Nothing in Petitioner's filings suggests he has been prevented from asserting his current claims in his state court proceeding. Indeed, Petitioner has provided a copy of the motion filed on his behalf raising issues regarding the grand jury proceedings that led to his indictment. (Doc. no. 1, Ex. H.) Moreover, Georgia case law is clear that, subject to various state procedural requirements, the state habeas courts are available for Petitioner to raise claims concerning the validity of his indictment and ineffective assistance of counsel. See Henderson v. Hames, 697 S.E.2d 798, 801-03 (Ga. 2010); see also O.C.G.A. § 9-14-48(d) (describing procedural requirements for consideration of state habeas claims and setting out cause and prejudice, as well as miscarriage of justice, exceptions). To the extent Petitioner claims he has been unable to obtain the proper forms for filing such a challenge, the Court is unable to discern where the confusion lies. As evidenced by the attached blank habeas corpus form, the necessary paperwork for filing a state application for habeas corpus relief is readily available to the public. (See Attach.)

         Therefore, the Court concludes Petitioner has not satisfied the exhaustion requirement.

         B. Younger Abstention

         The petition is also due to be dismissed because this Court should not interfere with Petitioner's ongoing state prosecution. The Supreme Court has repeatedly ruled that "absent extraordinary circumstances federal courts should not enjoin pending state criminal prosecutions." New Orleans Pub. Serv., Inc. v. Council of New Orleans, 491 U.S. 350, 364 (1989) (citing Younger v. Harris. 401 U.S. 37 (1971)). There are three exceptions to this rule that warrant federal court intervention: "(1) there is evidence of state proceedings motivated by bad faith, (2) irreparable injury would occur, or (3) there is no adequate alternative state forum where the constitutional issues can be raised." Turner, 2012 WL 2003835, at *2 (citing Younger, 401 U.S. at 45).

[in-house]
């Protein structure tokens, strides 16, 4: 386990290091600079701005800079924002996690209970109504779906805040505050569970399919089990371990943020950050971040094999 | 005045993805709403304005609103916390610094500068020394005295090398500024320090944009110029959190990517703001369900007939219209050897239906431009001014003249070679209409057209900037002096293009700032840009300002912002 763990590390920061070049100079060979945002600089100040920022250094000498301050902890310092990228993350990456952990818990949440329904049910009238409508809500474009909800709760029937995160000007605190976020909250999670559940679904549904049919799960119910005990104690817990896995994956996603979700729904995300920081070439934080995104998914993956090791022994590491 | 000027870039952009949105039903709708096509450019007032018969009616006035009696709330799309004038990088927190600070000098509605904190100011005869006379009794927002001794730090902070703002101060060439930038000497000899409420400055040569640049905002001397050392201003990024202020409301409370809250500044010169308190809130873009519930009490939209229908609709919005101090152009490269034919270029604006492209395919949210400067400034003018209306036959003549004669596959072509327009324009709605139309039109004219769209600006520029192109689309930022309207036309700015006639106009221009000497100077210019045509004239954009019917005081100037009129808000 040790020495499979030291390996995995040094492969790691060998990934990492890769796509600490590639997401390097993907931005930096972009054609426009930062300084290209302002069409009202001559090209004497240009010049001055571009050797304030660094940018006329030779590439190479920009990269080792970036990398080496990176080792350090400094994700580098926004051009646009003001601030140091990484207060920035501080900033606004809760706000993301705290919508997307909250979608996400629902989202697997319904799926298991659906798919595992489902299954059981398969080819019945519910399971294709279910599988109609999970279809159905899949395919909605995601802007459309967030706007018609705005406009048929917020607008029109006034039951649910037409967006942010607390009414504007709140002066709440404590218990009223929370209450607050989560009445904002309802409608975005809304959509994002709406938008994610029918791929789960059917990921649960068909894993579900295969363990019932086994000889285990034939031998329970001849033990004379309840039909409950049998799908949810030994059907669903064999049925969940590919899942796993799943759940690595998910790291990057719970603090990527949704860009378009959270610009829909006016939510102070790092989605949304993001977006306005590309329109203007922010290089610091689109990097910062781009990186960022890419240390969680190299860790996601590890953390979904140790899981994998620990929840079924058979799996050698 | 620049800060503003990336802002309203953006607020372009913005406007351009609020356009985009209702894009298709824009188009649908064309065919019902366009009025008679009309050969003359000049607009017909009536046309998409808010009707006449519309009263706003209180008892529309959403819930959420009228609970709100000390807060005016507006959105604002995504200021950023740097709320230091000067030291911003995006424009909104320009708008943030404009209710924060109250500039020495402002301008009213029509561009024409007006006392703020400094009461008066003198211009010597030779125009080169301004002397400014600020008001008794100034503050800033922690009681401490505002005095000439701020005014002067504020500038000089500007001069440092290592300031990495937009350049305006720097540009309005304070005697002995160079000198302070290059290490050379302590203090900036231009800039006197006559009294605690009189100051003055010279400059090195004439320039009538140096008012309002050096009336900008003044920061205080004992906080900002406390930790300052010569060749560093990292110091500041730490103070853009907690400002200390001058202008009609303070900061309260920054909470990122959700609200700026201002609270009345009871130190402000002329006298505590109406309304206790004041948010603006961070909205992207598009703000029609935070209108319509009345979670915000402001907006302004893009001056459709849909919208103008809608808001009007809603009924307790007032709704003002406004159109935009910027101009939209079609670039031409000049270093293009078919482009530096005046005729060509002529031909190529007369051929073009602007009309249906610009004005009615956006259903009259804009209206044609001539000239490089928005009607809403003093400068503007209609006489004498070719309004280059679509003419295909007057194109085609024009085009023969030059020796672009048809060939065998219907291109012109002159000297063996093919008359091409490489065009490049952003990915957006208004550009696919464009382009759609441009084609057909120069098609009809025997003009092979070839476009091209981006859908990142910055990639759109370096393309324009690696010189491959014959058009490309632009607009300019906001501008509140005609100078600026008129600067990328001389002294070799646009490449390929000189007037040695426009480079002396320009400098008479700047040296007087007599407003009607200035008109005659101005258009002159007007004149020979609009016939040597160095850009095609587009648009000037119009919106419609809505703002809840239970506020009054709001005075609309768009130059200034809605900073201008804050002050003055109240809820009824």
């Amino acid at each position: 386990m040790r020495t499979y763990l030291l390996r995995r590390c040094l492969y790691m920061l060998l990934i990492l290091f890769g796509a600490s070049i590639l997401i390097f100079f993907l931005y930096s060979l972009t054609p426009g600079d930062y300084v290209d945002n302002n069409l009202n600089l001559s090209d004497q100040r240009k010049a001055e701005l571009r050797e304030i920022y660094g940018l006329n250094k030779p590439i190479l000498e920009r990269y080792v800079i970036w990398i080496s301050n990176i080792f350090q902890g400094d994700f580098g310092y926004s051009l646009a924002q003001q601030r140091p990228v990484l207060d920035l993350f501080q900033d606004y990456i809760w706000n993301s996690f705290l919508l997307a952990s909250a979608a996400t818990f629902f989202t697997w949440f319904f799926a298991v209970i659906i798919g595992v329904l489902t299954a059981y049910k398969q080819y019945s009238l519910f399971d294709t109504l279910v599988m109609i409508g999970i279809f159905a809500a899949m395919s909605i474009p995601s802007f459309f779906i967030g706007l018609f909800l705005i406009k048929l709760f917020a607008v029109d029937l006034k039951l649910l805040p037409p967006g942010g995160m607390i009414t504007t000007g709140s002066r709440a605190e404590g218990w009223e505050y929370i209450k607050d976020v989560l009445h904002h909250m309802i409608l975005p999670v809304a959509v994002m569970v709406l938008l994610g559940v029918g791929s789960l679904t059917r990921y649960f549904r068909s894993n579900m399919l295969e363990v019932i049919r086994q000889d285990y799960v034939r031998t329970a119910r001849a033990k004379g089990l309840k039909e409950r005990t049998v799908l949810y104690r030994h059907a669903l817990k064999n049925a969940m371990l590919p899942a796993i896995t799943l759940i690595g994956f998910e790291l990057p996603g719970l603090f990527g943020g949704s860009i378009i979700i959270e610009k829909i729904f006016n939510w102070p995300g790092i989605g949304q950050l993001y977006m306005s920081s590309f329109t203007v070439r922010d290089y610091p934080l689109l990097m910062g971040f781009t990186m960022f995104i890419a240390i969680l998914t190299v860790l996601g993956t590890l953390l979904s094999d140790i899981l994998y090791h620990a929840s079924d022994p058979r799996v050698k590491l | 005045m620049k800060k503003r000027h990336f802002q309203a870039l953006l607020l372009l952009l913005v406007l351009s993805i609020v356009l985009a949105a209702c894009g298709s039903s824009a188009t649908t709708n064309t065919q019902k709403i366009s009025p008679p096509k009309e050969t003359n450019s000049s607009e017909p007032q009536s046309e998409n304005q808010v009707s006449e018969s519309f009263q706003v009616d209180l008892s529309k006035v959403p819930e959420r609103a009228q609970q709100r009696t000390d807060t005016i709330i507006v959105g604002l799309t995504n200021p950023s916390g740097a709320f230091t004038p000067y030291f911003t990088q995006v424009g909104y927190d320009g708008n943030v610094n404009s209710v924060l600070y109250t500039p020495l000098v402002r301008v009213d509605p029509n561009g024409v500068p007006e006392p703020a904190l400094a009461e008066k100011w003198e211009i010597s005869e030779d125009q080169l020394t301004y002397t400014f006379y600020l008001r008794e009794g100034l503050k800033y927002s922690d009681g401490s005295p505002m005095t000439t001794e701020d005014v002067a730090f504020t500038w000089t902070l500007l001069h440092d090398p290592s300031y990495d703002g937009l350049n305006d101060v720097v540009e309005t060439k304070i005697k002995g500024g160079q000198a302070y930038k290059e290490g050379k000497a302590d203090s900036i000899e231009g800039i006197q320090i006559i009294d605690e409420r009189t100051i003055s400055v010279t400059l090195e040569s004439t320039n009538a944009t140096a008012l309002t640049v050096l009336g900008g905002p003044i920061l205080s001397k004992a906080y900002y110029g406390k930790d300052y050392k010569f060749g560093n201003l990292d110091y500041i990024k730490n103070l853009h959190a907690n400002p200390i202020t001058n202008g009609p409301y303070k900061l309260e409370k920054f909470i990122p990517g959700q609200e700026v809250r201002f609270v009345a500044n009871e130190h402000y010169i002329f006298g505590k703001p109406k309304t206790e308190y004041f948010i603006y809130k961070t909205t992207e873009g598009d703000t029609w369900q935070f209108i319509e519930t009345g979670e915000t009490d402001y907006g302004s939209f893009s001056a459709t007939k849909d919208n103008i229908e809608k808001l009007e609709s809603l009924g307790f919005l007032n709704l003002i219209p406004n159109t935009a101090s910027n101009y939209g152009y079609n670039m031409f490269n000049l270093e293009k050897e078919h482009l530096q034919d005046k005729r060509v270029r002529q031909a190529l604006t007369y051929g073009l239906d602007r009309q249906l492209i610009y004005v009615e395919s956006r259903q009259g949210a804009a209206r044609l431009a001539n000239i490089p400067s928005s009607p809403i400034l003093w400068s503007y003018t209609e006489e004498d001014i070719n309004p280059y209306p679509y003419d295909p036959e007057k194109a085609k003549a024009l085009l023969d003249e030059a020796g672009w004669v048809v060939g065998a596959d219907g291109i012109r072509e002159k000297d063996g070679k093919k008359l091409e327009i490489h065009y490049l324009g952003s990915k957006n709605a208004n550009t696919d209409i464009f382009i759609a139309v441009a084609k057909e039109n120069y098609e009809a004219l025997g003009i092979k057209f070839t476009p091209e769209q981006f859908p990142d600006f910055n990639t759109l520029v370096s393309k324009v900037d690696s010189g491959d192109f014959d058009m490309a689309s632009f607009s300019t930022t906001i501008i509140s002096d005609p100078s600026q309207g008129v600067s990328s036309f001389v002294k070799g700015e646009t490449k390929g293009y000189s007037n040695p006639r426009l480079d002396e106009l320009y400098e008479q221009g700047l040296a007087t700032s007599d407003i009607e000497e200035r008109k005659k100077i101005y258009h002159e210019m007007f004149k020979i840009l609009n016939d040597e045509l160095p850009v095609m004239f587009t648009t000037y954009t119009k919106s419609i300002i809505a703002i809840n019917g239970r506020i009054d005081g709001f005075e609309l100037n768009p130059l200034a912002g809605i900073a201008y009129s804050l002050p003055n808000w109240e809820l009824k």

None of the three exceptions to the Younger doctrine apply to Petitioner's case. Although Petitioner claims he is the victim of a bad faith prosecution, he fails to make "substantial allegations" with evidentiary support that his state prosecution is motivated by bad faith. See Younger, 401 U.S. at 48-49 (noting allegations in previously decided case granting injunction were "substantial" and explaining bad faith prosecutions are brought without an intention of obtaining a conviction or for harassment). Nor has Petitioner made any viable allegation of irreparable injury. See Id. at 53-54 (finding irreparable injury if statute of prosecution is "flagrantly and patently violative of express constitutional prohibitions in every clause, sentence and paragraph, and in whatever manner and against whomever an effort might be made to apply it" or other unusual circumstances require equitable relief). Finally, Petitioner's ongoing state prosecution provides an adequate state forum where any constitutional issues can be raised. Therefore, the Court should abstain from reaching the merits of Petitioner's § 2241 petition.

         III. ...